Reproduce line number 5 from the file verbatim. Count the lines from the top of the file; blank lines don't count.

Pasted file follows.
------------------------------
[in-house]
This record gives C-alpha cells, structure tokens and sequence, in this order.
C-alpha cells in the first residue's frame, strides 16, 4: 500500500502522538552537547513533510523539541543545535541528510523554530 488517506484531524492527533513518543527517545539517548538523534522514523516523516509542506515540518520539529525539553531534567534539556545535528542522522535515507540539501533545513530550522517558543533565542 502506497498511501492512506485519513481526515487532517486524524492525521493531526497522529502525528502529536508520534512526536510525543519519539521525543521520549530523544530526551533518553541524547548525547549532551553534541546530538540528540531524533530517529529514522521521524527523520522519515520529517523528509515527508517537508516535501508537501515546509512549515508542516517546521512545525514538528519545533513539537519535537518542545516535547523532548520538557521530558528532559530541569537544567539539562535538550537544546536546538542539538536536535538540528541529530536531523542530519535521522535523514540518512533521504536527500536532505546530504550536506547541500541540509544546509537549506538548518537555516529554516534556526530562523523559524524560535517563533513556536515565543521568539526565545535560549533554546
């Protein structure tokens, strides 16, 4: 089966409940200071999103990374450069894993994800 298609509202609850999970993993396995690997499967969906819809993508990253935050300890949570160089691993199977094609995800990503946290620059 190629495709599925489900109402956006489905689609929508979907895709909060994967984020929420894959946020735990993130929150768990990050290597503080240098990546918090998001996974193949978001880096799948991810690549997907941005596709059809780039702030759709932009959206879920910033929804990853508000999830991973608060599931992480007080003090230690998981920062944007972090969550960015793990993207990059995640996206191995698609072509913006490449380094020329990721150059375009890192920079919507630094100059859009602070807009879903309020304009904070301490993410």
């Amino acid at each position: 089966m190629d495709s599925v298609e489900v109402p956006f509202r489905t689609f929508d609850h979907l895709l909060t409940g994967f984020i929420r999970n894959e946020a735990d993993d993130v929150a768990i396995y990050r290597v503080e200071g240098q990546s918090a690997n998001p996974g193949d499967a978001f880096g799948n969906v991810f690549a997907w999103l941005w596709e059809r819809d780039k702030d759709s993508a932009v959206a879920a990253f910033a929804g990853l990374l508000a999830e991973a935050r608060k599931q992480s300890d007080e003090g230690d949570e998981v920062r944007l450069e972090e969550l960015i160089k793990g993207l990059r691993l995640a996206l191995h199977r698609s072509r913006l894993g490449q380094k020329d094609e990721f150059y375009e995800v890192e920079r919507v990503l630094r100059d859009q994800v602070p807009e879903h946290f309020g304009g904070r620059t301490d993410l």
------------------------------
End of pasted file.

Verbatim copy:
């Amino acid at each position: 089966m190629d495709s599925v298609e489900v109402p956006f509202r489905t689609f929508d609850h979907l895709l909060t409940g994967f984020i929420r999970n894959e946020a735990d993993d993130v929150a768990i396995y990050r290597v503080e200071g240098q990546s918090a690997n998001p996974g193949d499967a978001f880096g799948n969906v991810f690549a997907w999103l941005w596709e059809r819809d780039k702030d759709s993508a932009v959206a879920a990253f910033a929804g990853l990374l508000a999830e991973a935050r608060k599931q992480s300890d007080e003090g230690d949570e998981v920062r944007l450069e972090e969550l960015i160089k793990g993207l990059r691993l995640a996206l191995h199977r698609s072509r913006l894993g490449q380094k020329d094609e990721f150059y375009e995800v890192e920079r919507v990503l630094r100059d859009q994800v602070p807009e879903h946290f309020g304009g904070r620059t301490d993410l």